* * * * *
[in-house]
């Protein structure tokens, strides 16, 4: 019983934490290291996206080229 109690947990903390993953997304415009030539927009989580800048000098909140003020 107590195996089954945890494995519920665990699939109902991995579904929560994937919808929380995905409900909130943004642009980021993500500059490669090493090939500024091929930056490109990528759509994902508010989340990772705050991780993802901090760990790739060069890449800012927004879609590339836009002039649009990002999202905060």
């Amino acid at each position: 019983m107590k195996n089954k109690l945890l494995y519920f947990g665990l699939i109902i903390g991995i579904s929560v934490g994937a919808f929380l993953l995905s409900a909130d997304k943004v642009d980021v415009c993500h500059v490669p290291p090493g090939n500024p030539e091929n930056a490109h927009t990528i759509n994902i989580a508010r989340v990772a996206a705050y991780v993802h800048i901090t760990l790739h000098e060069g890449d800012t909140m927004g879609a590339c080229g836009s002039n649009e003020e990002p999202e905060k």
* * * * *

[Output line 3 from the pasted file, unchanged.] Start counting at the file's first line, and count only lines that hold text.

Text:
């Amino acid at each position: 019983m107590k195996n089954k109690l945890l494995y519920f947990g665990l699939i109902i903390g991995i579904s929560v934490g994937a919808f929380l993953l995905s409900a909130d997304k943004v642009d980021v415009c993500h500059v490669p290291p090493g090939n500024p030539e091929n930056a490109h927009t990528i759509n994902i989580a508010r989340v990772a996206a705050y991780v993802h800048i901090t760990l790739h000098e060069g890449d800012t909140m927004g879609a590339c080229g836009s002039n649009e003020e990002p999202e905060k």